A look at the NL West: Last season was one for the ages, not just for the NL West, but MLB. The Dodgers and Giants had one of the most surprising and enthralling division races of all time, made all the better that it was the Dodgers and Giants, the sports all-time greatest rivalry (yeah, I said it). The Dodgers won 106 games. In any. year, that should have been an easy lock for a division title. Not in 2021. The Giants won 107 games and of course it all came down to the final weekend of the season. The Giants broke LA's division titles streak but the Dodgers got the last laugh by knocking the Giants out in the NLDS in a full five game series, but it was one of the best divisional races in the history of baseball. The Dodgers, never to be satisfied with not winning a real World Series, went out and signed Freddie Freeman in the offseason, just like they went out and signed Trevor Bauer last offseason. Freddie is a much better human than Trevor Bauer and the Dodgers are prohibitive favorites, yet again, to win the World Series in 2022. The line-up is lethal. Every starting position player has a chance to be an All-Star and there's a few who could be MVP. The rotation is a bigger question mark. Clayton Kershaw returns for another year, but he's also another year older and hasn't stayed healthy in the last several seasons. Walker Bueher and Julio Urias are the present and future of the rotation and the trio make up a solid 1-3, but the back end of the rotation has question marks. Come Opening Day, the rotation will be rounded out by Andrew Heaney and Tony Gonsolin, neither of whom are unbeatable. They have some up and coming starting pitching prospects that will make their debuts at some point and Dustin May will return from Tommy John surgery late in the year, but the rotation doesn't look quite as formidable as it has in the past. The bullpen will look different too, with Kenley Jansen closing games in Atlanta this season. That leaves Blake Treinen as the likely closer but Dave Roberts hasn't anointed him, or anyone, yet. Regardless, the Dodgers always make moves to be deadly in October and they have to be the favorites for the division. The Padres majorly underperformed in 2021. Coming off a playoff "season" in 2020, the Padres were expected to be neck and neck with the Dodgers in 2021 for the division. Instead, the Giants were that team. The Padres didn't even finish above .500 and Fernando Tatis Jr suffered a few injuries during the season that also derailed them a bit. The Padres are going to be missing Tatis Jr for the first couple months at least this season, but they did make one big meaningful change: they got Bob Melvin in their dugout. Melvin is a proven winner and if there's anyone who can get the most out of the talent in San Diego, it's going to be him. Even without Tatis, the Padres should be in the thick of it due to their incredible rotation. With co-ace Mike Clevinger back and healthy, San Diego has Yu Darvish, Joe Musgrove, and Blake Snell in their first four slots of their rotation. That is pretty good. The backend of the bullpen is a little more murky, but again, don't underestimate the value of Bob Melvin. The Padres should be challengers of the wildcard and division race, but in the end, they're the Padres, which means they'll probably wind up third in the division, albeit very much in the wildcard discussion. The Giants were the team no one saw coming last season. Projected to finish 3rd or 4th, they set a franchise record with 107 wins and bested the Dodgers for the division. The line-up was shockingly one of the best in the National League due to resurgences by Brandon Belt, Evan Longoria, a resurgent Buster Posey, and surprise breakouts from LaMonte Wade Jr and Darin Ruf. Then there was Brandon Crawford, who turned in a legitimate MVP season, finishing 4th in the voting. No one could have seen all that happening but it did and the Giants were one of the most powerful offenses in baseball. That went along with very solid pitching from top to bottom, headlined by a breakout season from Logan Webb and a dominant first half by Kevin Gausman. Alex Wood and Anthony DeSclafani stayed mostly healthy and provided consistent solid innings. Manager Gabe Kapler tinkered with the bullpen until he found the right roles for everyone and when he did, that unit became a force. In 2022, the Giants rotation comes back mostly intact, substituting Kevin Gausman for perhaps an even better pitcher in Carlos Rodon, a potential lefty co-ace to pair with Logan Webb. Wood and DeSclafani return and the fifth slot will be filled by Alex Cobb, who's arguably an upgrade over the departed Johnny Cueto. The bullpen returns intact and should be just as solid. That being said, the line-up took some major losses. Midseason acquisition Kris Bryant signed with the Rockies and Buster Posey shockingly retired. Donovan Solano left for Cincinnati and the Giants filled all their absences up with... Joc Pederson, a left handed hitter. It doesn't quite make sense, but if Farhan Zaidi taught us anything, it's not to doubt him. The Giants should once again be in the thick of contention, but a lot will have to go right yet again for them to keep up with LA. The Rockies are an enigma. They pissed off Nolan Arenado a years back and evenutally traed him. They disenchanted Trevor Story. It looked like the Rockies were going to acknowledge they needed to go into a full rebuild, but the Rockies never think they're that far off from contending, so instead they spent a lot of money on Kris Bryant. The line-up actually is pretty decent and if the rotation all pitches the way they're capable, Colorado in theory could challenge for a wildcard spot. It would be just as crazy as the Giants winning 107 games last season, but it could happen. It's highly doubtful though. As for the Dbacks, they're in rebuild mode. They were god awful in 2021, a punching bag for the rest of the NL West, and while they shouldn't be as bad in 2022, even if you squint you can't see a contender here. They'll be fighting the Pirates and Nats for lottery picks. However, Dbacks fans should enjoy the best named baseball player currently: Seth Beer,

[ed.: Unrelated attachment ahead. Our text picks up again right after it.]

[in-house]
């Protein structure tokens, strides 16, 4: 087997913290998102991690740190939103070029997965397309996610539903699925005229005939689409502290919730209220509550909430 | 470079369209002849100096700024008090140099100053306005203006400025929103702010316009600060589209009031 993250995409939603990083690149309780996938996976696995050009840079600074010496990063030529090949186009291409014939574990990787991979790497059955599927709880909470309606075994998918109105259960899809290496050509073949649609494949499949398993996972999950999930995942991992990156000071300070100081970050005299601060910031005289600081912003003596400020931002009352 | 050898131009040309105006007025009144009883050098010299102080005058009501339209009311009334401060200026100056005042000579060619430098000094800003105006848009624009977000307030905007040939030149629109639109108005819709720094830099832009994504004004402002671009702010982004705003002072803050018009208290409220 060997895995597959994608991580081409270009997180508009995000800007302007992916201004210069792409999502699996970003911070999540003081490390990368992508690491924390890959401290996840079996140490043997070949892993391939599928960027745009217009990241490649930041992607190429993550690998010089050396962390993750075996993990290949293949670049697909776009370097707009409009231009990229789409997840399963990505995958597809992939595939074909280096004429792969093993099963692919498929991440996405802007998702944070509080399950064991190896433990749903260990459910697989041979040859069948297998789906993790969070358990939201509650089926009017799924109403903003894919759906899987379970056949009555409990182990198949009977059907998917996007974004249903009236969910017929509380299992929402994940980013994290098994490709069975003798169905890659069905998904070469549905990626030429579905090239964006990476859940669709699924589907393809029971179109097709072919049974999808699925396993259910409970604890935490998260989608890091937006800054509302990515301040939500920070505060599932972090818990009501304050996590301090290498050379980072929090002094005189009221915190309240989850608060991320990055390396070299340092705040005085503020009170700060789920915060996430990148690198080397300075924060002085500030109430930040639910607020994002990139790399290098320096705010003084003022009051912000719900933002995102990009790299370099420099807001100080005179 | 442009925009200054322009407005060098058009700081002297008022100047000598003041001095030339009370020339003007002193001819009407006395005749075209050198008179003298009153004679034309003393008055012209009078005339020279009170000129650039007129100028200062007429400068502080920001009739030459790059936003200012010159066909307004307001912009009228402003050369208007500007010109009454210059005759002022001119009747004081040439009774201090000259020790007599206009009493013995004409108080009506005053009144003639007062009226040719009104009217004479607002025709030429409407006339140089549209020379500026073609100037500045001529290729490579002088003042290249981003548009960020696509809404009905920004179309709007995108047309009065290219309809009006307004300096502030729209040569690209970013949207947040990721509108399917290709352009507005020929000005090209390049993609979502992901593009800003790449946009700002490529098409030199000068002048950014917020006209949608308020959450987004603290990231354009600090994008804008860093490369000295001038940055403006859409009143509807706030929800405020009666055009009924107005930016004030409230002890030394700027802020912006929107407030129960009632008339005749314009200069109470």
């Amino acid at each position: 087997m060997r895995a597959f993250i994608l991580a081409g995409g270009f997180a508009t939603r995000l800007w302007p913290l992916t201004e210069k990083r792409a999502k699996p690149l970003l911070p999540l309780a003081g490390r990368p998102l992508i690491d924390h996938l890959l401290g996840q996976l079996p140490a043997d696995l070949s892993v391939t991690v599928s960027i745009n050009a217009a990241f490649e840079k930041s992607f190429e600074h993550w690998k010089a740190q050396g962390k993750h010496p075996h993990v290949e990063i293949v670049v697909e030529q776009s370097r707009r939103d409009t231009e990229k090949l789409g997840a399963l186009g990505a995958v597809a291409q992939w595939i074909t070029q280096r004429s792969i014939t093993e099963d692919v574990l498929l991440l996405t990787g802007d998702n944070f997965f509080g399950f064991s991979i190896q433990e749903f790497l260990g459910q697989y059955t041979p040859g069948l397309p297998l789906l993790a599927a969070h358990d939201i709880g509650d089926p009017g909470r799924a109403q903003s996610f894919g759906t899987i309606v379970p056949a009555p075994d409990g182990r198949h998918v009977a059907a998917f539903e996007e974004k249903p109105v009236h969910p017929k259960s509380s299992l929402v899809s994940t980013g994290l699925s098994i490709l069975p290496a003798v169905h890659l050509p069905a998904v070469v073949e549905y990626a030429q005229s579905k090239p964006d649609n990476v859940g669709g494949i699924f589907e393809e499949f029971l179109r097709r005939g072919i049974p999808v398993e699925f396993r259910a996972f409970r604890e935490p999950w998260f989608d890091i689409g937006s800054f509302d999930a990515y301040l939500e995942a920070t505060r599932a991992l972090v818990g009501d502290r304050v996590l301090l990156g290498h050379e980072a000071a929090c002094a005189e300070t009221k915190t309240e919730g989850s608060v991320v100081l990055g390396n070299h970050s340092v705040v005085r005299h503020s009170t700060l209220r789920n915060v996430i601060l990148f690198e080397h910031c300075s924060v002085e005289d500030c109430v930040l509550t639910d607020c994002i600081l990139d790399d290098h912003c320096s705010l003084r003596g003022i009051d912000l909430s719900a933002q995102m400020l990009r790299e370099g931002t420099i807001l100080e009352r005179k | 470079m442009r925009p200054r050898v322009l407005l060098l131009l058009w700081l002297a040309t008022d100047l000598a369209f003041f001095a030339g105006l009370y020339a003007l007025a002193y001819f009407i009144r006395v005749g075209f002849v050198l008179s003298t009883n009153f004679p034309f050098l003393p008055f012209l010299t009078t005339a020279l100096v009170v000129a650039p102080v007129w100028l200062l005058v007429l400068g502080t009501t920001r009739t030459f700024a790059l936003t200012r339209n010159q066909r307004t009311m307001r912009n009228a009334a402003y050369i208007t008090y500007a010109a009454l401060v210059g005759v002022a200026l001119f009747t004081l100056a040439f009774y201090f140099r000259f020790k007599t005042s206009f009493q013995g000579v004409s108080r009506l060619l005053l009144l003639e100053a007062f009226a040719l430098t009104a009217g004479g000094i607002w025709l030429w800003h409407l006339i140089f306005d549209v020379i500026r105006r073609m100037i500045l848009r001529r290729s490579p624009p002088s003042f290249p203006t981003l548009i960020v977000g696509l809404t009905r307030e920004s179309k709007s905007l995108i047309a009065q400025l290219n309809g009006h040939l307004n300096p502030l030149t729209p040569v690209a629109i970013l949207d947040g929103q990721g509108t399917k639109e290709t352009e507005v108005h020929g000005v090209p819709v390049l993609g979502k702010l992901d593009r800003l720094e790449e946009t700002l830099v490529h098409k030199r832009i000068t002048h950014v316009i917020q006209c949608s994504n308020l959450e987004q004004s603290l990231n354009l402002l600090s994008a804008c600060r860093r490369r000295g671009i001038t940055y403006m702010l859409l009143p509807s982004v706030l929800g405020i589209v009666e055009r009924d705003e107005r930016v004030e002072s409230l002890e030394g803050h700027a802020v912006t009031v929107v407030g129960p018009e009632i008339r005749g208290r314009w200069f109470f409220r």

1. Excellent analysis! Hoping for a Blue Jays-Giants World Series. Every year, a couple teams that look dominant on paper collapse. So while I agree with most of your picks, I will say the Rays will finish around .500 in the AL, and the Yankees take their playoff spot. While in the NL, the play-off predicted Mets implode. The safest WS prediction would be LA-Toronto, but I'm going with my heart. Play Ball! All the best, Kid Fresh